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The second World Pear Congress was held in May in Sint-Truiden, the main pear-producing area in Belgium. This unique all-pear meeting brought together over 150 representatives from Argentina, Austria, Belgium, France, Germany, Italy, Portugal, Spain, the Netherlands, and the United States.

The program began with a visit to two of the leading fruit cooperatives in Belgium, where pear production is rapidly increasing due to the popularity and uniqueness of the Conference variety in Europe. On the tour, we were educated (in four different languages) on the sales systems, and sorting and packaging facilities. The highlight on the first stop was a firsthand experience of selling through the Dutch auction.

On our second stop, we were given a sneak preview of a brand new, fully automated sorting and packaging system. This system—an 8-million-euro investment—with optical sorting is projected to minimize the amount of labor required to sort and pack pears.

After the technical visits, “Interpera,” the World Pear Congress, officially opened at the Academy Hall in Sint-Truiden. The congress, in order to provide new and updated information from last year’s congress in Spain, had a specific focus on the processing sector for pears and on other market challenges like maximum residue levels and distribution. The congress was opened up in the official style for Europe with a number of dignitaries present, including the mayor of Sint-Truiden and the agriculture minister of Belgium. The lectures for the day included an overview of fruit and pear production in Belgium, first harvest forecasts for summer and autumn pears in Europe, and a look at the pear processing market in the European Union, with specific examples from Italy.

Argentina and the United States provided production overviews, with a specific focus on the processing sector. I provided an overview of the North American pear crop, 95 percent of which is from Washington, California and Oregon, and of the challenges facing the processing pear sector. One challenge is the availability of year-round fresh fruit competition, although canned fruit sales have spiked during this poor economic period. Most countries are also concerned about competition from China because of the low cost of production there and the poor quality of the product, which tends to erode the market. Although there’s a need for new and improved pear products, there is not a tremendous amount of resources going into new product development. The day ended with a presentation from Italy on the relationship of the producer with the processing industry.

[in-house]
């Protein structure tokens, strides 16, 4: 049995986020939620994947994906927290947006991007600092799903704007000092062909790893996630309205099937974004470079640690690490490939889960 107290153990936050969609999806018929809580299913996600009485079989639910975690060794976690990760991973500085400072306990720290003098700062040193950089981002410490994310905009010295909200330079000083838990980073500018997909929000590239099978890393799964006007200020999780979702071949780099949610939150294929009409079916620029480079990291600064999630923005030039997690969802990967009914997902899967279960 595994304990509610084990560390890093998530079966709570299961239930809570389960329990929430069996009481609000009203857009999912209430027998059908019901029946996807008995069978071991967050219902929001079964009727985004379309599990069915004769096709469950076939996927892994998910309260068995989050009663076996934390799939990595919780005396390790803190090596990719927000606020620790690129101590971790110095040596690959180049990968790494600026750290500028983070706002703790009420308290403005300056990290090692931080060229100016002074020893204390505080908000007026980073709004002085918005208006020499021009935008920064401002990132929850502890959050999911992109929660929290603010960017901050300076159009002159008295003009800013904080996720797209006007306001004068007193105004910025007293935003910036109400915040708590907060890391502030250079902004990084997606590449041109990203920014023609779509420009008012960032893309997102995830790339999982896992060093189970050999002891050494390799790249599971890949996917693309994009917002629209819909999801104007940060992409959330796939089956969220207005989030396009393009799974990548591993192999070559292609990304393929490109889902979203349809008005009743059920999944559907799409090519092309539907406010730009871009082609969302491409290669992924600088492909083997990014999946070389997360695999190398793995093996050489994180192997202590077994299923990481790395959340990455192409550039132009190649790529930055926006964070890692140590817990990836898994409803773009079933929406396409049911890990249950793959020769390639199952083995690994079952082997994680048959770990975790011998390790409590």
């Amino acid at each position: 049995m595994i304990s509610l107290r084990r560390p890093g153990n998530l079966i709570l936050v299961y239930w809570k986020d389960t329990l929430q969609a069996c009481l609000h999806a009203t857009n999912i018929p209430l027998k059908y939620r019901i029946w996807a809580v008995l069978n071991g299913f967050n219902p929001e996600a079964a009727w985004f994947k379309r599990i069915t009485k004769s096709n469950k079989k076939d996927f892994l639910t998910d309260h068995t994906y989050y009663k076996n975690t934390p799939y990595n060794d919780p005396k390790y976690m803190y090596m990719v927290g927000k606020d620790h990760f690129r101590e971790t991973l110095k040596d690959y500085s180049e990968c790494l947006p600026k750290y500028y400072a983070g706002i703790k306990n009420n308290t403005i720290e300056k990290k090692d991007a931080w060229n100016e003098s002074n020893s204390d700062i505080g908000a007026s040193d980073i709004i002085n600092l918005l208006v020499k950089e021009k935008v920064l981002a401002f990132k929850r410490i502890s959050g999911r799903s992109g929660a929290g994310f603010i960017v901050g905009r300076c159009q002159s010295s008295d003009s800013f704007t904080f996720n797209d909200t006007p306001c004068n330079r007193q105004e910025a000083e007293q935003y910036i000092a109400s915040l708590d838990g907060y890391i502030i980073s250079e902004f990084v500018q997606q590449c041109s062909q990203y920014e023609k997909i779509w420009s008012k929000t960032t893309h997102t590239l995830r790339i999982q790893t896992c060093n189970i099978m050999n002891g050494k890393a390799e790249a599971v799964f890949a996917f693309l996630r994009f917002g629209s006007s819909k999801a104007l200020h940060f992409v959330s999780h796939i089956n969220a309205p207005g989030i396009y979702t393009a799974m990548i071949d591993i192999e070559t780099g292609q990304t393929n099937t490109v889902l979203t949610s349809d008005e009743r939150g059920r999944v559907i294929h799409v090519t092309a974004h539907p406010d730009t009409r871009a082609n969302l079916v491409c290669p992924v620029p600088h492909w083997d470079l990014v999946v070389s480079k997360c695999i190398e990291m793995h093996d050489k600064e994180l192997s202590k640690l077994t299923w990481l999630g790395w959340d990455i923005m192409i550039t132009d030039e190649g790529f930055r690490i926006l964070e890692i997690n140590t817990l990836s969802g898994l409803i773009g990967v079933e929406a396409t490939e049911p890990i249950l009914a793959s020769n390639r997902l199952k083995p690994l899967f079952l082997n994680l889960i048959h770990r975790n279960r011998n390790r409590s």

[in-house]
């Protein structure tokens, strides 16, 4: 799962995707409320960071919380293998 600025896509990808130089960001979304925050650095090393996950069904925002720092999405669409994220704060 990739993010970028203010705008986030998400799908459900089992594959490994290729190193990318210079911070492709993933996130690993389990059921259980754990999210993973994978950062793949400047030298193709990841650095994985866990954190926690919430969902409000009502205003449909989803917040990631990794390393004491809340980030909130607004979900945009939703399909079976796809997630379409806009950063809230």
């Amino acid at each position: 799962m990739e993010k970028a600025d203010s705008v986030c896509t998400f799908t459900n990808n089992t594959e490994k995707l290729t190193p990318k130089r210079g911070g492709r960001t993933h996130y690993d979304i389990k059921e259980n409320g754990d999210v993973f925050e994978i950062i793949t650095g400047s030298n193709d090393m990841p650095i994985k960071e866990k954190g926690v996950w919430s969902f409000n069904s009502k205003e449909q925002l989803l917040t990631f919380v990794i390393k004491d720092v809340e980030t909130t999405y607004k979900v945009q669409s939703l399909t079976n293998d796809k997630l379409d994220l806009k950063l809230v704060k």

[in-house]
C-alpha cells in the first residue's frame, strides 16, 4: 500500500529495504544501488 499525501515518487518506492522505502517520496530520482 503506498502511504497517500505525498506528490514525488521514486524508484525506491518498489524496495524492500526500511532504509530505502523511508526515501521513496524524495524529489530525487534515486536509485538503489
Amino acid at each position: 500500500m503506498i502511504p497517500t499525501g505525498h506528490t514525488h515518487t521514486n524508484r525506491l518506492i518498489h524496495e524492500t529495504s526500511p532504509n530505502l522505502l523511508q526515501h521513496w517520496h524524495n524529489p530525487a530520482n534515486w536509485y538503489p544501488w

The second day of the Congress started out with a general overview of the distribution channels of pears in Europe and led into a lively discussion on phytosanitary measures, with a presentation by the European Commission on the current issues and outlook of the European policy for the fruit and vegetable sector. This topic generated a number of comments from producers across Europe and specific concerns from Argentina, whose pear industry is focused on exports, rather than domestic consumption, and ships to 60 different markets.

I provided a general overview of the main differences to MRLs (Maximum Residue Levels) in the United States compared to Europe. It was interesting to me that in Europe, retail chains are setting their own MRLs above and beyond the European Union limits. This creates a whole new dynamic where MRLs are no longer science based but have become a retail standard.

I highlighted some of the general challenges without MRL harmonization, such as the fact that some countries (for example, Russia) are using them as trade barriers. As a producer, you can comply with U.S. or Codex MRLs, but be out of compliance in a number of export markets. This creates ongoing challenges and instability in the marketplace.

I also spoke about the public’s attitude in the United States towards food safety.

The congress finished up with an interesting tour of the pcfruit Research Station for Fruit in Sint-Truiden, where we experienced excellent tours in pear variety development and pear growing systems. The day was complete with a visit to a four-year-old, high-density pear orchard that was in full production.